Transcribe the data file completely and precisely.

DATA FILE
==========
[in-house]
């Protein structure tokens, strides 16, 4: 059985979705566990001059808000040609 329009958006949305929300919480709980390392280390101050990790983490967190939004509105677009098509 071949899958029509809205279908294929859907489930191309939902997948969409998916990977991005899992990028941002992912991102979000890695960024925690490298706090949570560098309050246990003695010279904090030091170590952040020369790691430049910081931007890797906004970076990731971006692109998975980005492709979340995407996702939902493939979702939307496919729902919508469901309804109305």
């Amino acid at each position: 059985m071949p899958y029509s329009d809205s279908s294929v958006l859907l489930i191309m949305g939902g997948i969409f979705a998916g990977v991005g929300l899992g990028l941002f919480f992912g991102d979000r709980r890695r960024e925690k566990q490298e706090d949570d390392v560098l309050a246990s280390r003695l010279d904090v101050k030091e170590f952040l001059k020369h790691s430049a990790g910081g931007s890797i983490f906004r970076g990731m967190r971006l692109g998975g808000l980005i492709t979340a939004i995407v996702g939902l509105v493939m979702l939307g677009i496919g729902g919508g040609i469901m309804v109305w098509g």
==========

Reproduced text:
[in-house]
């Protein structure tokens, strides 16, 4: 059985979705566990001059808000040609 329009958006949305929300919480709980390392280390101050990790983490967190939004509105677009098509 071949899958029509809205279908294929859907489930191309939902997948969409998916990977991005899992990028941002992912991102979000890695960024925690490298706090949570560098309050246990003695010279904090030091170590952040020369790691430049910081931007890797906004970076990731971006692109998975980005492709979340995407996702939902493939979702939307496919729902919508469901309804109305």
């Amino acid at each position: 059985m071949p899958y029509s329009d809205s279908s294929v958006l859907l489930i191309m949305g939902g997948i969409f979705a998916g990977v991005g929300l899992g990028l941002f919480f992912g991102d979000r709980r890695r960024e925690k566990q490298e706090d949570d390392v560098l309050a246990s280390r003695l010279d904090v101050k030091e170590f952040l001059k020369h790691s430049a990790g910081g931007s890797i983490f906004r970076g990731m967190r971006l692109g998975g808000l980005i492709t979340a939004i995407v996702g939902l509105v493939m979702l939307g677009i496919g729902g919508g040609i469901m309804v109305w098509g």